Harriet Pyne Grove, 1928.
This isn't a bad book, or even a dull book, but a lot of the time it's a pointless book. Six young people spend a summer on the Maine coast, and become interested in the strange goings-on in the local "Pirate's Cove." They don't solve the mystery -- when a government agent shows up they supply him with the information he needs to solve it. While this is realistic, it's not very exciting. And it's notable -- and just as realistic -- that everyone who is aware of the "secret" immediately thinks of bootlegging and dismisses it, whereas what is really going on is the entrance of illegal aliens, including undercover Communist agents.
The narrative wanders down a lot of dead ends: for instance, there is much talk early on about how Dalton is going to teach his sisters to shoot, but all that comes of it is that when he needs to repel intruders he has a gun to shoot into the air. Surely he could have scared them off without using two chapters to set it up. At the climax, too, we unaccountably follow the villain's wife for half a chapter before returning to the protagonists. Subplots are started that would be worth exploring (What exactly is Beth's relationship with the lawyer? And how does Peggy cope with the unwelcome knowledge the summer brings?) and then abruptly dropped.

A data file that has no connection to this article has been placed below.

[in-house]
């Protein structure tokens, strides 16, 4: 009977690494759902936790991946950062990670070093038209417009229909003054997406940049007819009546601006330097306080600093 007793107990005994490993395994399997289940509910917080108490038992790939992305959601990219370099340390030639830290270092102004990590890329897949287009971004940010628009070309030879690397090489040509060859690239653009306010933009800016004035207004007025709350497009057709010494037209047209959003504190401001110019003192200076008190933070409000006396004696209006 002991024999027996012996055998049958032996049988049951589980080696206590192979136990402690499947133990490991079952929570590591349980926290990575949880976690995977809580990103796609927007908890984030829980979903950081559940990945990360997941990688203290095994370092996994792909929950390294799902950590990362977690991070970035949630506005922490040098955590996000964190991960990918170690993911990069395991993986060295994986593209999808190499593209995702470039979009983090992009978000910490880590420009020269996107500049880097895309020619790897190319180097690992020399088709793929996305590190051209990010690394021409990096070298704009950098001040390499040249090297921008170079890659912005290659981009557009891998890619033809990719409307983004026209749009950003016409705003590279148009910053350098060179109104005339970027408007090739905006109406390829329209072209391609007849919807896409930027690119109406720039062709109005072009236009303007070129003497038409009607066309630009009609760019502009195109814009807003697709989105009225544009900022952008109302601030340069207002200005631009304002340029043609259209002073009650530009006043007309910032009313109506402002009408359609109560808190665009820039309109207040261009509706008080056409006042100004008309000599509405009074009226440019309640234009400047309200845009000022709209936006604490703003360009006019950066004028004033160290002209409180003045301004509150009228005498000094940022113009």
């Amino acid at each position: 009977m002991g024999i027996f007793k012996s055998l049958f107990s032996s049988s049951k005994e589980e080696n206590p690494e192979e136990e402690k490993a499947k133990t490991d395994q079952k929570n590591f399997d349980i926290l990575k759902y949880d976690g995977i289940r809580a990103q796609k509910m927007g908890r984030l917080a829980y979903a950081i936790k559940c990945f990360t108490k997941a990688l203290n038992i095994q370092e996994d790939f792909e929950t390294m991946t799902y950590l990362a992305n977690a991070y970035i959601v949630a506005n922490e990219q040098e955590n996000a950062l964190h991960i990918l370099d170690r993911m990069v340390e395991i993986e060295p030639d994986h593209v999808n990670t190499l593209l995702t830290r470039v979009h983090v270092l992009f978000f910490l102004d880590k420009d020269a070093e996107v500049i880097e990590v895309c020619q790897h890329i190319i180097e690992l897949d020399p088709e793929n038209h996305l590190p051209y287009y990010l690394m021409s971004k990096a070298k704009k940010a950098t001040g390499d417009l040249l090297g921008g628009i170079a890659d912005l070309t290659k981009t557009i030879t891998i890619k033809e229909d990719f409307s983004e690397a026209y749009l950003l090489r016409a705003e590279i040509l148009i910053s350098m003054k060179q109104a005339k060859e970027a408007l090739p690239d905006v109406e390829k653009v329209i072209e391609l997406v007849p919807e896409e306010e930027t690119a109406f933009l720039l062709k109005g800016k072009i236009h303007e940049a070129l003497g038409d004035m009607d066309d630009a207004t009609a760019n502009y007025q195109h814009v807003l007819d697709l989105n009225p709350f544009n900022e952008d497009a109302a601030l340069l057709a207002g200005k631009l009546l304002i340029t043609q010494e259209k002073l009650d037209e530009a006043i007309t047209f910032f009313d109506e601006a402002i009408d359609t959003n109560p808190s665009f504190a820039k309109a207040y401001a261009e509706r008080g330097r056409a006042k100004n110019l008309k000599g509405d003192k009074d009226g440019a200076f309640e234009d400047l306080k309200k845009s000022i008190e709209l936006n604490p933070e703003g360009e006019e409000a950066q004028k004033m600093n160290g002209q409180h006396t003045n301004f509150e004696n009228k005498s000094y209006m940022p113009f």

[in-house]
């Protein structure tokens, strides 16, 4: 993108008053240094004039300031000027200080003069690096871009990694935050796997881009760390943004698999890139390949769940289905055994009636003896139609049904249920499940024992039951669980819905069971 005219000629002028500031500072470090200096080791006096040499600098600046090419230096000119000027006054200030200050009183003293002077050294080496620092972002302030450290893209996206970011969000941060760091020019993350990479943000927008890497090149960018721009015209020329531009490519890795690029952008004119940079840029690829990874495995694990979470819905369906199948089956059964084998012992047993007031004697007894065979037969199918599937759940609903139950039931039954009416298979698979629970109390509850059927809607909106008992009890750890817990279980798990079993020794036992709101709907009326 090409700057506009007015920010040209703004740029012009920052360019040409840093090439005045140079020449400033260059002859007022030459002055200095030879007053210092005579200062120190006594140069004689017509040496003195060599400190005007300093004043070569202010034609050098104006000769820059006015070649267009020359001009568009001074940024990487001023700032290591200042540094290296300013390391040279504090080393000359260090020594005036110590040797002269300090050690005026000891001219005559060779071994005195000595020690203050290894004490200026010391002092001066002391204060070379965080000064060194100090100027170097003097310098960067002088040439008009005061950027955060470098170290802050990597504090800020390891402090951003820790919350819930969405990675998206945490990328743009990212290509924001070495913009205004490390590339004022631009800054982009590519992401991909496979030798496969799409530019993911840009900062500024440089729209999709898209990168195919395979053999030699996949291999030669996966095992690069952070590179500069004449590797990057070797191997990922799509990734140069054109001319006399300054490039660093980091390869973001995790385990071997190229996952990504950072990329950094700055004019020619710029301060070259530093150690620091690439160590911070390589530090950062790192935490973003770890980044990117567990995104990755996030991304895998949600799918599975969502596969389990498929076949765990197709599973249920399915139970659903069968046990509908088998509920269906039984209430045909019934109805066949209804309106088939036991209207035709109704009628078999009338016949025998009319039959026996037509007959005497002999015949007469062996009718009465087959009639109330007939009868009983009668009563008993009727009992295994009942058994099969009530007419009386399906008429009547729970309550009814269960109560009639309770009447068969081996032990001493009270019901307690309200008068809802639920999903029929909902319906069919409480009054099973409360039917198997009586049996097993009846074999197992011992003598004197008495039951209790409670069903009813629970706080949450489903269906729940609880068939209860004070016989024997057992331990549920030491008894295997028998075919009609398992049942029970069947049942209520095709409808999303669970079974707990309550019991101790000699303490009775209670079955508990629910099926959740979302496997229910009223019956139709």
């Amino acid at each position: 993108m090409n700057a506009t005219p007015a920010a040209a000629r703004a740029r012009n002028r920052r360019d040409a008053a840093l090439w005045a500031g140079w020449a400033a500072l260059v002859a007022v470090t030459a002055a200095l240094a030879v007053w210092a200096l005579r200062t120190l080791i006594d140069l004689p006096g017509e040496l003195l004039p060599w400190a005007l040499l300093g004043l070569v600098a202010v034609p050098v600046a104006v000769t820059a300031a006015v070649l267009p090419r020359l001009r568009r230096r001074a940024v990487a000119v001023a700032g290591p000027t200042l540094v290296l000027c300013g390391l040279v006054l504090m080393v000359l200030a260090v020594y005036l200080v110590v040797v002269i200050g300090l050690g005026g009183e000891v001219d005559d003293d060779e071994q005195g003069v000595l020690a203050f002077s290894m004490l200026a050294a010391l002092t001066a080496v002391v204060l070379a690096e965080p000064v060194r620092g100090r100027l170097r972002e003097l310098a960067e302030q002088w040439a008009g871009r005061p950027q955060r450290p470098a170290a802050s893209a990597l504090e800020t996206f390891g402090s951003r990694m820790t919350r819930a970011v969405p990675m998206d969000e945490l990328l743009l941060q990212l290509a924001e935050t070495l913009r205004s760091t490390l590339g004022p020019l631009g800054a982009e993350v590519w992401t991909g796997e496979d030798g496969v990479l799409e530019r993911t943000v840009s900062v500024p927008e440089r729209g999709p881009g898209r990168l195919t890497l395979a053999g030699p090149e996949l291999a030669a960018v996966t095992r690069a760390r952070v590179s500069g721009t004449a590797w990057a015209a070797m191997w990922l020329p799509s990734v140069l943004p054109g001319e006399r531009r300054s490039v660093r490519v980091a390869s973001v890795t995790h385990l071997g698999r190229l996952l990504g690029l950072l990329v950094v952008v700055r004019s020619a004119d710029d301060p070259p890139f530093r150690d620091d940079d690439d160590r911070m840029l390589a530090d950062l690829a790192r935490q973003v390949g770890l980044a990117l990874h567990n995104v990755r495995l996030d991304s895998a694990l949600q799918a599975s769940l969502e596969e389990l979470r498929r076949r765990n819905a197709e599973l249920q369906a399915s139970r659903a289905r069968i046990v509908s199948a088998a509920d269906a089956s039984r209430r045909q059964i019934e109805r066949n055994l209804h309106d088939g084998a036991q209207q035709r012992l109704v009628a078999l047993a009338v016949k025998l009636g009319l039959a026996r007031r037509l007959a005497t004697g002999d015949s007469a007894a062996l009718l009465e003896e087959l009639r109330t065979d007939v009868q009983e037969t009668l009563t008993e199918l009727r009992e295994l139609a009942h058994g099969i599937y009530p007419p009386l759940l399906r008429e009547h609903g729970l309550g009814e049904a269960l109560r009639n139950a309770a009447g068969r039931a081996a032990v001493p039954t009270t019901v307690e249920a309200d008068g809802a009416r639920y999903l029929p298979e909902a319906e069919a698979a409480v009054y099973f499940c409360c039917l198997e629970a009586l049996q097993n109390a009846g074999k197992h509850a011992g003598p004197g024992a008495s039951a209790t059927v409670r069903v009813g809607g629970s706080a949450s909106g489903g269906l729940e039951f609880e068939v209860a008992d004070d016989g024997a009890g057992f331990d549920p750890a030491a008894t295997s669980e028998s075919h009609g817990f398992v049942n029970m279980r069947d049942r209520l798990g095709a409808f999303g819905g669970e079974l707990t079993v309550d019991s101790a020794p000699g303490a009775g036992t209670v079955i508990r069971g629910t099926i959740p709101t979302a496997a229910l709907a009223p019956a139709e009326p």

There is material here for a good book. It's a pity Grove didn't write one.
© 1993 Jo Anne Fatherly
(This review first appeared in The Whispered Watchword, the newsletter of The Phantom Friends)